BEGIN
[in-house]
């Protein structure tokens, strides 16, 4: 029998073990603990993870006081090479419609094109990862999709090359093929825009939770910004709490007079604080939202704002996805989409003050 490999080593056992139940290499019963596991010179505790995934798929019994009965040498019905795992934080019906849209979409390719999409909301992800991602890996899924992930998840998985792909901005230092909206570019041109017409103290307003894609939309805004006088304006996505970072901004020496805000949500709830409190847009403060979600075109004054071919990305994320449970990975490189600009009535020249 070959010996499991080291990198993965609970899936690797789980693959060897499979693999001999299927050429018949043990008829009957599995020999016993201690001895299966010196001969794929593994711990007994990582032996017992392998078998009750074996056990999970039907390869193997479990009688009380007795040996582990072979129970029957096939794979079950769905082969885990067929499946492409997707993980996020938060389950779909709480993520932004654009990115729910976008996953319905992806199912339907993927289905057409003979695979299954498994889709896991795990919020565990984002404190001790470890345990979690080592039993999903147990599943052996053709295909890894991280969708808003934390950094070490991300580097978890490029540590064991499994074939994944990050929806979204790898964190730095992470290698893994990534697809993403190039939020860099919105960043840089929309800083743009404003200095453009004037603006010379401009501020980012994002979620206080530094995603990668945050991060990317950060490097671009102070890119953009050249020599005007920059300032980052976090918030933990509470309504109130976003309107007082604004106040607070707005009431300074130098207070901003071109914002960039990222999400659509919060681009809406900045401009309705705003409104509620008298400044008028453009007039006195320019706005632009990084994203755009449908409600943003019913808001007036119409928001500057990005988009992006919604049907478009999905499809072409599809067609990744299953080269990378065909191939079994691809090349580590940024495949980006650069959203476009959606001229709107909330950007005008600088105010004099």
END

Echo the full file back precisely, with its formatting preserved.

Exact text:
[in-house]
């Protein structure tokens, strides 16, 4: 029998073990603990993870006081090479419609094109990862999709090359093929825009939770910004709490007079604080939202704002996805989409003050 490999080593056992139940290499019963596991010179505790995934798929019994009965040498019905795992934080019906849209979409390719999409909301992800991602890996899924992930998840998985792909901005230092909206570019041109017409103290307003894609939309805004006088304006996505970072901004020496805000949500709830409190847009403060979600075109004054071919990305994320449970990975490189600009009535020249 070959010996499991080291990198993965609970899936690797789980693959060897499979693999001999299927050429018949043990008829009957599995020999016993201690001895299966010196001969794929593994711990007994990582032996017992392998078998009750074996056990999970039907390869193997479990009688009380007795040996582990072979129970029957096939794979079950769905082969885990067929499946492409997707993980996020938060389950779909709480993520932004654009990115729910976008996953319905992806199912339907993927289905057409003979695979299954498994889709896991795990919020565990984002404190001790470890345990979690080592039993999903147990599943052996053709295909890894991280969708808003934390950094070490991300580097978890490029540590064991499994074939994944990050929806979204790898964190730095992470290698893994990534697809993403190039939020860099919105960043840089929309800083743009404003200095453009004037603006010379401009501020980012994002979620206080530094995603990668945050991060990317950060490097671009102070890119953009050249020599005007920059300032980052976090918030933990509470309504109130976003309107007082604004106040607070707005009431300074130098207070901003071109914002960039990222999400659509919060681009809406900045401009309705705003409104509620008298400044008028453009007039006195320019706005632009990084994203755009449908409600943003019913808001007036119409928001500057990005988009992006919604049907478009999905499809072409599809067609990744299953080269990378065909191939079994691809090349580590940024495949980006650069959203476009959606001229709107909330950007005008600088105010004099």